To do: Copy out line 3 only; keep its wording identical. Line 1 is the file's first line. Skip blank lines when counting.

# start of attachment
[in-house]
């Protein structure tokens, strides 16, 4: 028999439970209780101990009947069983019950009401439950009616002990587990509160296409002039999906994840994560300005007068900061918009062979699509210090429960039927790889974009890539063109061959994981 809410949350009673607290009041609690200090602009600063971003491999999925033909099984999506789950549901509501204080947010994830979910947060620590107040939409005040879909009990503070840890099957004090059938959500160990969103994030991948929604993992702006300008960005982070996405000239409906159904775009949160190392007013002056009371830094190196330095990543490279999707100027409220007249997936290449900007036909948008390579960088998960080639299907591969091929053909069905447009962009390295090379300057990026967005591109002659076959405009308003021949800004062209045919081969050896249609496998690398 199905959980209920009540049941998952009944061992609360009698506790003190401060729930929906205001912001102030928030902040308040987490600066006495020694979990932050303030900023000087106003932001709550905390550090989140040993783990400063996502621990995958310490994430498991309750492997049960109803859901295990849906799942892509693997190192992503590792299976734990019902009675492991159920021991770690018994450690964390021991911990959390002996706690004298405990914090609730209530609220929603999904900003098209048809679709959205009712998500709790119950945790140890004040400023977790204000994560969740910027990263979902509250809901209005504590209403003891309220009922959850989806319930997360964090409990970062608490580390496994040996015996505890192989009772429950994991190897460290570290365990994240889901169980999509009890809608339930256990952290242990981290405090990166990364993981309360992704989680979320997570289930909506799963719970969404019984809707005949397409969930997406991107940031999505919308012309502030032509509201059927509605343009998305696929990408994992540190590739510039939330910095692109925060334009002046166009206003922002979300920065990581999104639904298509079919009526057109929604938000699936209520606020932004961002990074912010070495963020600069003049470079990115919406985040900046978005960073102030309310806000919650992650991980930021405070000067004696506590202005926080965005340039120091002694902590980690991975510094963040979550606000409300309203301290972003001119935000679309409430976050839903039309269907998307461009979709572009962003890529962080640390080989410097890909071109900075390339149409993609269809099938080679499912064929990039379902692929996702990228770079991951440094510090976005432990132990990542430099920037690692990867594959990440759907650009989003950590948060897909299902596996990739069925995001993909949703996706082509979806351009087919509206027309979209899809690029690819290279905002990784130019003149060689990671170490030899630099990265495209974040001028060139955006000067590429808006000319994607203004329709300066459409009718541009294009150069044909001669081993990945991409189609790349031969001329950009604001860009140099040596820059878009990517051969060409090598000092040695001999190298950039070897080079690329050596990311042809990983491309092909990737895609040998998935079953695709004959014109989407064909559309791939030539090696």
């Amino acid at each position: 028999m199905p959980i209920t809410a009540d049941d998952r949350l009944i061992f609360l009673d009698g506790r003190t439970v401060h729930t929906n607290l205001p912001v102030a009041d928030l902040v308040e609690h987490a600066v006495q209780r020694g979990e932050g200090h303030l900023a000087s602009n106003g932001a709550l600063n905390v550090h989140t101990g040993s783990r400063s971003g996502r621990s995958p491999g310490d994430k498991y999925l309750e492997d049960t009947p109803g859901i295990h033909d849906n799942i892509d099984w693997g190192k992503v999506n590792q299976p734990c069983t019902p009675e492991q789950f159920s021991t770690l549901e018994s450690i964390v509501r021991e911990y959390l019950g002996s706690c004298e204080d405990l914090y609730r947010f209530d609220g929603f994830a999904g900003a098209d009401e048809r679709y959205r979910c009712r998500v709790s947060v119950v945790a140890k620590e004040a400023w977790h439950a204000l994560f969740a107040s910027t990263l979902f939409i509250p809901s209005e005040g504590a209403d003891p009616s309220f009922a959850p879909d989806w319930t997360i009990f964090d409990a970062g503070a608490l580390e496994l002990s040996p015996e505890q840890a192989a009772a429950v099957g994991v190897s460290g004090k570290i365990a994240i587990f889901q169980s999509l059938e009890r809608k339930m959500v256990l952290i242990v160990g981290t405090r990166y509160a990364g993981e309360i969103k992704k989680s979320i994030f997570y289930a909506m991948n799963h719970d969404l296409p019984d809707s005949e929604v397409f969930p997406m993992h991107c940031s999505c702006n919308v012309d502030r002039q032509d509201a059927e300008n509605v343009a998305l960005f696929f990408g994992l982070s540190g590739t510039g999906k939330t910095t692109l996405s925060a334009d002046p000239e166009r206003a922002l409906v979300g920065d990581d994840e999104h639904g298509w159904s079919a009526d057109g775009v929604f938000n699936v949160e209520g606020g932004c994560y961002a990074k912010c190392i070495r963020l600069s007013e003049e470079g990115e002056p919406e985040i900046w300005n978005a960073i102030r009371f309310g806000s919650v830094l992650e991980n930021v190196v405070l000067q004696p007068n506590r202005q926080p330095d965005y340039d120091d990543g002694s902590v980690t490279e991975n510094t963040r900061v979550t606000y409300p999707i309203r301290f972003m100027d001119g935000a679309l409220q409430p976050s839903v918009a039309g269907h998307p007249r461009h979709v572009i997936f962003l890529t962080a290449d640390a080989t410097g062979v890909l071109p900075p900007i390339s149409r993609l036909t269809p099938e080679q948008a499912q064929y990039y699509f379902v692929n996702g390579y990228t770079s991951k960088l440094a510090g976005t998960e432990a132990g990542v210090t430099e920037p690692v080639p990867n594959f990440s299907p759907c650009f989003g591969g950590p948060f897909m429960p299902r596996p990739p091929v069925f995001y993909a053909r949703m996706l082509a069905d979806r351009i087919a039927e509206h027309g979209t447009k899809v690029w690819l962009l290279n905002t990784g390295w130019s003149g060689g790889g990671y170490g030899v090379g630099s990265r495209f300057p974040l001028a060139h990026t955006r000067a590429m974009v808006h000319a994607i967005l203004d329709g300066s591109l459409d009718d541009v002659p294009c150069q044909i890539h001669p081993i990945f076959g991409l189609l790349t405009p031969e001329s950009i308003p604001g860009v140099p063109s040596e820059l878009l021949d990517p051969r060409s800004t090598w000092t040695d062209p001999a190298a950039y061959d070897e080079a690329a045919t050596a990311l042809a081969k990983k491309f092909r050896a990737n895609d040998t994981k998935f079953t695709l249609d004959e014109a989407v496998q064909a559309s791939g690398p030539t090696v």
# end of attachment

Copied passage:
């Amino acid at each position: 028999m199905p959980i209920t809410a009540d049941d998952r949350l009944i061992f609360l009673d009698g506790r003190t439970v401060h729930t929906n607290l205001p912001v102030a009041d928030l902040v308040e609690h987490a600066v006495q209780r020694g979990e932050g200090h303030l900023a000087s602009n106003g932001a709550l600063n905390v550090h989140t101990g040993s783990r400063s971003g996502r621990s995958p491999g310490d994430k498991y999925l309750e492997d049960t009947p109803g859901i295990h033909d849906n799942i892509d099984w693997g190192k992503v999506n590792q299976p734990c069983t019902p009675e492991q789950f159920s021991t770690l549901e018994s450690i964390v509501r021991e911990y959390l019950g002996s706690c004298e204080d405990l914090y609730r947010f209530d609220g929603f994830a999904g900003a098209d009401e048809r679709y959205r979910c009712r998500v709790s947060v119950v945790a140890k620590e004040a400023w977790h439950a204000l994560f969740a107040s910027t990263l979902f939409i509250p809901s209005e005040g504590a209403d003891p009616s309220f009922a959850p879909d989806w319930t997360i009990f964090d409990a970062g503070a608490l580390e496994l002990s040996p015996e505890q840890a192989a009772a429950v099957g994991v190897s460290g004090k570290i365990a994240i587990f889901q169980s999509l059938e009890r809608k339930m959500v256990l952290i242990v160990g981290t405090r990166y509160a990364g993981e309360i969103k992704k989680s979320i994030f997570y289930a909506m991948n799963h719970d969404l296409p019984d809707s005949e929604v397409f969930p997406m993992h991107c940031s999505c702006n919308v012309d502030r002039q032509d509201a059927e300008n509605v343009a998305l960005f696929f990408g994992l982070s540190g590739t510039g999906k939330t910095t692109l996405s925060a334009d002046p000239e166009r206003a922002l409906v979300g920065d990581d994840e999104h639904g298509w159904s079919a009526d057109g775009v929604f938000n699936v949160e209520g606020g932004c994560y961002a990074k912010c190392i070495r963020l600069s007013e003049e470079g990115e002056p919406e985040i900046w300005n978005a960073i102030r009371f309310g806000s919650v830094l992650e991980n930021v190196v405070l000067q004696p007068n506590r202005q926080p330095d965005y340039d120091d990543g002694s902590v980690t490279e991975n510094t963040r900061v979550t606000y409300p999707i309203r301290f972003m100027d001119g935000a679309l409220q409430p976050s839903v918009a039309g269907h998307p007249r461009h979709v572009i997936f962003l890529t962080a290449d640390a080989t410097g062979v890909l071109p900075p900007i390339s149409r993609l036909t269809p099938e080679q948008a499912q064929y990039y699509f379902v692929n996702g390579y990228t770079s991951k960088l440094a510090g976005t998960e432990a132990g990542v210090t430099e920037p690692v080639p990867n594959f990440s299907p759907c650009f989003g591969g950590p948060f897909m429960p299902r596996p990739p091929v069925f995001y993909a053909r949703m996706l082509a069905d979806r351009i087919a039927e509206h027309g979209t447009k899809v690029w690819l962009l290279n905002t990784g390295w130019s003149g060689g790889g990671y170490g030899v090379g630099s990265r495209f300057p974040l001028a060139h990026t955006r000067a590429m974009v808006h000319a994607i967005l203004d329709g300066s591109l459409d009718d541009v002659p294009c150069q044909i890539h001669p081993i990945f076959g991409l189609l790349t405009p031969e001329s950009i308003p604001g860009v140099p063109s040596e820059l878009l021949d990517p051969r060409s800004t090598w000092t040695d062209p001999a190298a950039y061959d070897e080079a690329a045919t050596a990311l042809a081969k990983k491309f092909r050896a990737n895609d040998t994981k998935f079953t695709l249609d004959e014109a989407v496998q064909a559309s791939g690398p030539t090696v």